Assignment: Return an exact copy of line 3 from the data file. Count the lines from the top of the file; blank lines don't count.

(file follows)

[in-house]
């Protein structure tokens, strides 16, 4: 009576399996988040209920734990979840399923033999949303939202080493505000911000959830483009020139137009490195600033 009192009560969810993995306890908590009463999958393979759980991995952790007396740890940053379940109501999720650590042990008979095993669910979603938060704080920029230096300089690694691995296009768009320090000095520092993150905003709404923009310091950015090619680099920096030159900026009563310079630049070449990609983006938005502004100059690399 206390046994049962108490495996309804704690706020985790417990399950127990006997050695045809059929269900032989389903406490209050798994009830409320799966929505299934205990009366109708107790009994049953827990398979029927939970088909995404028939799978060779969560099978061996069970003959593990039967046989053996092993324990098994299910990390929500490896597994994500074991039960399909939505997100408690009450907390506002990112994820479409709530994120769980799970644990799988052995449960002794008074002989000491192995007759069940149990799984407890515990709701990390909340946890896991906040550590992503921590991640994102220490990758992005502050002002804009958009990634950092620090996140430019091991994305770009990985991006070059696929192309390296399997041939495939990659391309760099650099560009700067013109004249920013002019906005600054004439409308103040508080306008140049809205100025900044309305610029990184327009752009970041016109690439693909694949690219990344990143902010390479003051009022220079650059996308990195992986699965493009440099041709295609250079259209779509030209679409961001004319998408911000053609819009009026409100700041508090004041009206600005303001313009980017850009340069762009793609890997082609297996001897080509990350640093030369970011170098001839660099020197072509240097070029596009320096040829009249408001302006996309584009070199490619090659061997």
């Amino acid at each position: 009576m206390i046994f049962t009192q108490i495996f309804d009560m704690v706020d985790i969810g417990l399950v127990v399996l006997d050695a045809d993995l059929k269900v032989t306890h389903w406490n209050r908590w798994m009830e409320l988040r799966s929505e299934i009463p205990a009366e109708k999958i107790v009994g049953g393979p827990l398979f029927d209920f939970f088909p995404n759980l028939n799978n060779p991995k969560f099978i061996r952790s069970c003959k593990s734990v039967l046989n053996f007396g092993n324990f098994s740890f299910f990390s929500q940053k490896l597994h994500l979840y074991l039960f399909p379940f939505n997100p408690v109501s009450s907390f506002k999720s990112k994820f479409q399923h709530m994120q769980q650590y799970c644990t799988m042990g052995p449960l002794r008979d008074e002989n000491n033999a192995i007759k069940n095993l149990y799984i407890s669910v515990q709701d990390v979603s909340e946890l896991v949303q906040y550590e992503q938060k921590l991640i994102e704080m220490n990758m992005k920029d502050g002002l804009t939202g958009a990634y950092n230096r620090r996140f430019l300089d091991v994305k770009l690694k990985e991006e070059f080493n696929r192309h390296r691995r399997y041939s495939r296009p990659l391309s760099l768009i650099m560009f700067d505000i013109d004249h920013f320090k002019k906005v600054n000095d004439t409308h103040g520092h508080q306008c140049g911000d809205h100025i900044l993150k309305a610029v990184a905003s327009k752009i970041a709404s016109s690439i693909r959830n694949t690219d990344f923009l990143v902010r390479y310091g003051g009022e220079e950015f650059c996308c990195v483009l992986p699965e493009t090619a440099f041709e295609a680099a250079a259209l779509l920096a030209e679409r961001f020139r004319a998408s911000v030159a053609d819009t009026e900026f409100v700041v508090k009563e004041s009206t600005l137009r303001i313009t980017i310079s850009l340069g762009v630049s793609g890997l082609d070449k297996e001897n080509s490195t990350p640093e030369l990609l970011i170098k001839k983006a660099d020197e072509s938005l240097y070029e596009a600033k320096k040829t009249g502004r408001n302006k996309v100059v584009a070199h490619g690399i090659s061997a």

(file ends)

């Amino acid at each position: 009576m206390i046994f049962t009192q108490i495996f309804d009560m704690v706020d985790i969810g417990l399950v127990v399996l006997d050695a045809d993995l059929k269900v032989t306890h389903w406490n209050r908590w798994m009830e409320l988040r799966s929505e299934i009463p205990a009366e109708k999958i107790v009994g049953g393979p827990l398979f029927d209920f939970f088909p995404n759980l028939n799978n060779p991995k969560f099978i061996r952790s069970c003959k593990s734990v039967l046989n053996f007396g092993n324990f098994s740890f299910f990390s929500q940053k490896l597994h994500l979840y074991l039960f399909p379940f939505n997100p408690v109501s009450s907390f506002k999720s990112k994820f479409q399923h709530m994120q769980q650590y799970c644990t799988m042990g052995p449960l002794r008979d008074e002989n000491n033999a192995i007759k069940n095993l149990y799984i407890s669910v515990q709701d990390v979603s909340e946890l896991v949303q906040y550590e992503q938060k921590l991640i994102e704080m220490n990758m992005k920029d502050g002002l804009t939202g958009a990634y950092n230096r620090r996140f430019l300089d091991v994305k770009l690694k990985e991006e070059f080493n696929r192309h390296r691995r399997y041939s495939r296009p990659l391309s760099l768009i650099m560009f700067d505000i013109d004249h920013f320090k002019k906005v600054n000095d004439t409308h103040g520092h508080q306008c140049g911000d809205h100025i900044l993150k309305a610029v990184a905003s327009k752009i970041a709404s016109s690439i693909r959830n694949t690219d990344f923009l990143v902010r390479y310091g003051g009022e220079e950015f650059c996308c990195v483009l992986p699965e493009t090619a440099f041709e295609a680099a250079a259209l779509l920096a030209e679409r961001f020139r004319a998408s911000v030159a053609d819009t009026e900026f409100v700041v508090k009563e004041s009206t600005l137009r303001i313009t980017i310079s850009l340069g762009v630049s793609g890997l082609d070449k297996e001897n080509s490195t990350p640093e030369l990609l970011i170098k001839k983006a660099d020197e072509s938005l240097y070029e596009a600033k320096k040829t009249g502004r408001n302006k996309v100059v584009a070199h490619g690399i090659s061997a």